Modi 2.0 has a target for the Indian economy to reach $5 trillion by 2025. That is a huge jump from current GDP of $2.7 trillion. A day before, the Economic Survey laid out the road map of a sustained 8 per cent GDP growth in the next 5 years with a moderate 4 per cent inflation. The survey also fleshed out the strategy of following a 'virtuous cycle' of savings, investment and exports. The survey had also stressed the point that private investment is the key driver of demand, capacity creation, increase in labour productivity, introduction of new technology and generating jobs. It was a template put together by the new chief economic advisor, Krishnamurthy Subramanian.
The new finance minister Nirmala Sitharaman has taken a leaf out of the first Economic Survey of the BJP led NDA government. She has taken the first step of reviving or pushing investments in the economy that slowed down to 6.8 per cent GDP in 2018/19. There are FDI relaxations in Budget 2019/20 in capital intensive sectors like aviation and insurance. FDI is currently capped at 49 per cent in the aviation sector. Similarly, the finance minister has also proposed higher FDI limits in media (animation). While aviation would see foreign capital inflow, the insurance sector is well stocked in terms of capital as it has passed through the initial stage of setting up infrastructure. Today, most companies are profitable and tapping the capital market for capital. The big boost to capital would come from 100 per cent FDI in insurance intermediaries, which are mainly insurance aggregators, TPAs (third party administrators) and insurance brokers.
Budget 2019/20 also gave a boost to FDI in single brand retail. Currently, a mandatory 30 per cent local sourcing norm applies to players like iPhone maker Apple or furniture maker IKEA. The finance minister hinted at some relaxation, though it would mean moving away from the Make in India theme and allowing global majors to source more from China and other low-cost destinations.
Budget 2019/20 also talks about setting up mega manufacturing plants for sunrise and advanced technology areas like semi-conductors, solar cells, lithium storage batteries, computer servers and laptops. The finance minister talked about creating a global hub for electric batteries. This measure is also directed at promoting exports or Make in India in the next 5-10 years.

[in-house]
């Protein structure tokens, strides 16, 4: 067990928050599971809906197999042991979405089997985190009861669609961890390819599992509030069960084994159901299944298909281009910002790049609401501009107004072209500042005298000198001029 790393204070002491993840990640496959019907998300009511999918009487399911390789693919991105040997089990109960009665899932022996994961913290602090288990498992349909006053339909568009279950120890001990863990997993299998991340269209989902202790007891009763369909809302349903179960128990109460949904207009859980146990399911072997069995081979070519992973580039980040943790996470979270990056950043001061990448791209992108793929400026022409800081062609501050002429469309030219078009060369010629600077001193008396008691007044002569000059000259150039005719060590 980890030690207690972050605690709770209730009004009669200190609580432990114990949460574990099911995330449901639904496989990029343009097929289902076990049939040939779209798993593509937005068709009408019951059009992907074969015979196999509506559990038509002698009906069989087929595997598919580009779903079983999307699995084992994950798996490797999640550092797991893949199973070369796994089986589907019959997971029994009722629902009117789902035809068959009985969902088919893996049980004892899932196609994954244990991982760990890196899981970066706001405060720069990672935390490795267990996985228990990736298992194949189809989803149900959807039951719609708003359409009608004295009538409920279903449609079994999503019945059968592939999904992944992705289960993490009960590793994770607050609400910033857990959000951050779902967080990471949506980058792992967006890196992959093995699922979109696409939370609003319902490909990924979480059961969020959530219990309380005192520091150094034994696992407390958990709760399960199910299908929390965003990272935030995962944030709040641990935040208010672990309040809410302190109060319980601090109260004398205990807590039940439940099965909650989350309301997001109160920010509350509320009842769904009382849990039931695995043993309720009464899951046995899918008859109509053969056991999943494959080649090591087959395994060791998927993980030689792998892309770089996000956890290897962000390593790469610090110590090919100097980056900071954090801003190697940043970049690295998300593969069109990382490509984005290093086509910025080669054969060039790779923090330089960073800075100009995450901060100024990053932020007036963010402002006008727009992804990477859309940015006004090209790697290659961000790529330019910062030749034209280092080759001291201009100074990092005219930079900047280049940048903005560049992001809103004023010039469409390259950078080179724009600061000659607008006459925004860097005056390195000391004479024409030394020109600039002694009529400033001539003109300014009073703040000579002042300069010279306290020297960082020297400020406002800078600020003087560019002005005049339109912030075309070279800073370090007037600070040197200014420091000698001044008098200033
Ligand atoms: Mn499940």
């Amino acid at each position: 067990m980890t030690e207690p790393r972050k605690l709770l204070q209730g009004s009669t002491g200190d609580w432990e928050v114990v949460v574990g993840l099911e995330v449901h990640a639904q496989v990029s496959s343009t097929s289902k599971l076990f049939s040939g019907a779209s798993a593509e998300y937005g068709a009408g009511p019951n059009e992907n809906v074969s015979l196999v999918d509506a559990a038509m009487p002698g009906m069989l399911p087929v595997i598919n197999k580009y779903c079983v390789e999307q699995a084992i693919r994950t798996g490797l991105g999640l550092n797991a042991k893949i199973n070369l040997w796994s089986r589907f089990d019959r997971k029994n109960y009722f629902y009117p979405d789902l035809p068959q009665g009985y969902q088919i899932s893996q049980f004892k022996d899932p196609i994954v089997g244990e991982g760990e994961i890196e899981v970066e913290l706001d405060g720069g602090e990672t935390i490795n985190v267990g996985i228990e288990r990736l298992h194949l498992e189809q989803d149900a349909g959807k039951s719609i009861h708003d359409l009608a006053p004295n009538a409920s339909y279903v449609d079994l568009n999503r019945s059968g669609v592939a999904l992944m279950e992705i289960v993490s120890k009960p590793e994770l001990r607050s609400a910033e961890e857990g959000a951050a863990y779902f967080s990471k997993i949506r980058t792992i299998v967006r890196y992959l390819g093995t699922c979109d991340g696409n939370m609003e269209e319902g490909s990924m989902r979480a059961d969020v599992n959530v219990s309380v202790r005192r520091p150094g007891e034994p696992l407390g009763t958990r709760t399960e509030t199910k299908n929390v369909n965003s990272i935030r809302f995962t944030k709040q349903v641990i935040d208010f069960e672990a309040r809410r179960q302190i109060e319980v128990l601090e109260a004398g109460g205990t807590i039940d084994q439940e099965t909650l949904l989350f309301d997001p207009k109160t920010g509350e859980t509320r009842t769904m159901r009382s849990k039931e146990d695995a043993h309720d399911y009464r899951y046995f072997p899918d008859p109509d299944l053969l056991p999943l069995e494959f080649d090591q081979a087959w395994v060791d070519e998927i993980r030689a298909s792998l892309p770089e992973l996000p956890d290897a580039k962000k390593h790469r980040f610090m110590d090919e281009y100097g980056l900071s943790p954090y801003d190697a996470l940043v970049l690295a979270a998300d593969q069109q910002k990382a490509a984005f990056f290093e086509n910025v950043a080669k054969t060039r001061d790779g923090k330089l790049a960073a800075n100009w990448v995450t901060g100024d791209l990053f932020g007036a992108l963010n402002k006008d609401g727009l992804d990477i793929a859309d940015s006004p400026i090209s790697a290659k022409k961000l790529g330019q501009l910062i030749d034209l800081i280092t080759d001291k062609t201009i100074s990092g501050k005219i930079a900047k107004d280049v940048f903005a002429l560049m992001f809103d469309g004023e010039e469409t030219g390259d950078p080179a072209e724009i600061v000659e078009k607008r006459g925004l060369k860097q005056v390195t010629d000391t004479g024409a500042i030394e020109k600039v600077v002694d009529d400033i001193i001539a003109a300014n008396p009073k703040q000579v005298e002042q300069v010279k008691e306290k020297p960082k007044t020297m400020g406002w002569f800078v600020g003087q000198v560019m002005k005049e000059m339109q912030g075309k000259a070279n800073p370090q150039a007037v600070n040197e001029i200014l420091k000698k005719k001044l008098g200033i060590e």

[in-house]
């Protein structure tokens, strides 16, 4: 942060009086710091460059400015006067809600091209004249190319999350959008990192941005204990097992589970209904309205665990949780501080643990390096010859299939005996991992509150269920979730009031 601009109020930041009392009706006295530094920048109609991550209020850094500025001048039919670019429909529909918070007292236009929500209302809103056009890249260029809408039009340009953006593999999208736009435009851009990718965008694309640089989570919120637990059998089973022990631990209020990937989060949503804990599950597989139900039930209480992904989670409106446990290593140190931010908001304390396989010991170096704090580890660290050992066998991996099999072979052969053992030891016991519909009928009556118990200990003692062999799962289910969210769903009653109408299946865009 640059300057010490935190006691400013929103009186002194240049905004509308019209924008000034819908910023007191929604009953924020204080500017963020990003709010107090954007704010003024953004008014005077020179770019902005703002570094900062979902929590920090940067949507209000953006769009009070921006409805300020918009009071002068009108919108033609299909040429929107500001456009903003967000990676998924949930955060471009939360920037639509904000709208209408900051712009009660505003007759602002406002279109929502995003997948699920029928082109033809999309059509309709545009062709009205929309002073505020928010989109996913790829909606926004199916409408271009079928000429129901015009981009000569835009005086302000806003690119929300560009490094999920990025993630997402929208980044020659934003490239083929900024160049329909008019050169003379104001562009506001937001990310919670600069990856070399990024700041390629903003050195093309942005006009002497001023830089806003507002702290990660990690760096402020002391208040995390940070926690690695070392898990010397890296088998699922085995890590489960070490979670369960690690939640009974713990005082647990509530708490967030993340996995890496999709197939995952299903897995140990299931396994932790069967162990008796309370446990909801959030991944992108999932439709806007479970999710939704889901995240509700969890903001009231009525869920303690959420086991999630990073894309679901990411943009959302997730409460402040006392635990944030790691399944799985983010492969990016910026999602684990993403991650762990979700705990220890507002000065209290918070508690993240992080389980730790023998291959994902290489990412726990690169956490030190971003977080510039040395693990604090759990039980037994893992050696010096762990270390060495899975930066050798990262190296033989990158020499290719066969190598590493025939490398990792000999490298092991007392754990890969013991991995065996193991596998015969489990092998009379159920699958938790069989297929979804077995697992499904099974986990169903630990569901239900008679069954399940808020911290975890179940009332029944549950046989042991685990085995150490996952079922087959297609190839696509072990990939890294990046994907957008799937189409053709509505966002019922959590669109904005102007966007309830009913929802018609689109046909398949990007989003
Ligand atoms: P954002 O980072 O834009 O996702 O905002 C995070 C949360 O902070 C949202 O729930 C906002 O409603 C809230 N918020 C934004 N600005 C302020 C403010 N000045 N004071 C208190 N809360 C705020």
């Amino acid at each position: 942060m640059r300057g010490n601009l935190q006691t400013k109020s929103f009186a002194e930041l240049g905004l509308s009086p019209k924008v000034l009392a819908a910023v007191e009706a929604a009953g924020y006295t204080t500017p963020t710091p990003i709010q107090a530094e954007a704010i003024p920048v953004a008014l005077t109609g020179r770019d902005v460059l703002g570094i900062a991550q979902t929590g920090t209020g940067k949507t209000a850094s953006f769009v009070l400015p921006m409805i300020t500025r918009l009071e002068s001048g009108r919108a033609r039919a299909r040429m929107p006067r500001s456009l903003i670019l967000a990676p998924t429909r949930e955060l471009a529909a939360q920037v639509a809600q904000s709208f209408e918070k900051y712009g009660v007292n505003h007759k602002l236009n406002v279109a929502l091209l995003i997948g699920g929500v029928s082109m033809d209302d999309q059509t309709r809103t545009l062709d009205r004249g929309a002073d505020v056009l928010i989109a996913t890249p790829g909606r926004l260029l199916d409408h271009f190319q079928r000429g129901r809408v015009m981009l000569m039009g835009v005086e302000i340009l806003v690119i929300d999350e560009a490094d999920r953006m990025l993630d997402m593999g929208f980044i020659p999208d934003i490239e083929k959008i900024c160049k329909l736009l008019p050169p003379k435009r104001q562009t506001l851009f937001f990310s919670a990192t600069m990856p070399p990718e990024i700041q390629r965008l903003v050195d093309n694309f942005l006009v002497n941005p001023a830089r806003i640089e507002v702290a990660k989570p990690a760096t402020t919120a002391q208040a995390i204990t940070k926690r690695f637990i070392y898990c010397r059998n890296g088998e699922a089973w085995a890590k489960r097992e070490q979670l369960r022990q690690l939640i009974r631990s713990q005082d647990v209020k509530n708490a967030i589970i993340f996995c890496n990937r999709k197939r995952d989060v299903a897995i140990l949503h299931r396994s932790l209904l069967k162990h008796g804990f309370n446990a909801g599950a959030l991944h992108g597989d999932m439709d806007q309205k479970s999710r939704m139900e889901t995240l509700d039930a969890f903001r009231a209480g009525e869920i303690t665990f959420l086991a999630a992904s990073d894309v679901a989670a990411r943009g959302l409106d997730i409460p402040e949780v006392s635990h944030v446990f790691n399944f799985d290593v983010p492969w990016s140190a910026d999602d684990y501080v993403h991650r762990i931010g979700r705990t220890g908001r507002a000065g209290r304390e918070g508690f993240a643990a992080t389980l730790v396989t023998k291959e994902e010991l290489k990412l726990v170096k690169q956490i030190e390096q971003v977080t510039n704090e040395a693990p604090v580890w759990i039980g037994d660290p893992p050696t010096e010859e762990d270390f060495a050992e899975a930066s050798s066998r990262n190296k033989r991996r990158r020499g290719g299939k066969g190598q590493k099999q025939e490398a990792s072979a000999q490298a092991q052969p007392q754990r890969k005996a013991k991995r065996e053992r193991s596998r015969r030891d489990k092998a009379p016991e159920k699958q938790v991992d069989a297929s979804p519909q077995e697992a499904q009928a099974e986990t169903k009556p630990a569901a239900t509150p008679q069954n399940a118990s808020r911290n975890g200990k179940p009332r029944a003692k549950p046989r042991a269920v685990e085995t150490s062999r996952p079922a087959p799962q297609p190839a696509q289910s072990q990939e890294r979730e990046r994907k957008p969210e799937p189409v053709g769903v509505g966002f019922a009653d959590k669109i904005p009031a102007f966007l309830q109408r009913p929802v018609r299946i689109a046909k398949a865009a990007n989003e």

The FM has also taken the advice of the chief economic advisor on infant companies or start-ups that have huge potential for creating jobs and also contribute to economy. The vexing angel tax issue was bothering the industry. The finance minister clearly said that funds raised by a start-up will not require any scrutiny from the tax department. They will also not be subjected to any scrutiny in share valuation, etc. The Budget also talks about streamlining multiple labour laws into four codes to reduce the number of disputes.
The biggest hindrance to pushing investments in India is the high cost of capital. India has capital requirement of over Rs 20 lakh crore every year as against its annual budget size of less than Rs 30 crore. The budget talks about an action plan to raise long-term bonds or credit default swaps especially focussing on the infrastructure sector. The government has also allowed FIIs and FPIs to invest in debt securities issued by NBFCs. This would provide much needed capital to NBFCs, which have been asking for a special liquidity window from the RBI. The Budget also proposes an electronic fund raising platform under Sebi for listing social and voluntary organisations. The retail investor would be encouraged to invest in treasury bills and government securities.
Investments from the government will continue to flow into infrastructure. The government has a plan to invest Rs100 lakh crore in the next 5 years. The finance minister talked about new structures and flow of funds through a development finance institution model. In addition, the government would be divesting stake in PSUs. The target for disinvestment has been kept at Rs1,05,000 crore for 2019/20.
Boosting Financial markets
The Budget had a host of proposals for boosting International Financial Services Centre. There are several tax concessions to encourage more activity in the financial centre. The government has also decided to pump in Rs70,000 crore capital into public sector banks. This will help banks that are in desperate need of capital to kick start lending. There is also a one-time guarantee by the government to banks for purchase of high-rated pooled assets up to Rs 1 lakh crore of financially sound NBFCs. This will allow NBFCs to sell assets to banks and generate resources. It has been proposed that the RBI, which has the responsibility of maintaining financial stability in the system, also be made the regulator of housing finance companies, which are as of now under the purview of National Housing Bank (NHB).
The government has also decided to raise a part of its gross borrowing in the international market. The finance minister said that India's sovereign external debt to GDP is low at 5 per cent, which offers the scope to raise money in the international market. The rising borrowing because of fiscal deficit is putting a lot of pressure in the domestic market, especially on interest rates. The raising of funds abroad would certainly ease the burden.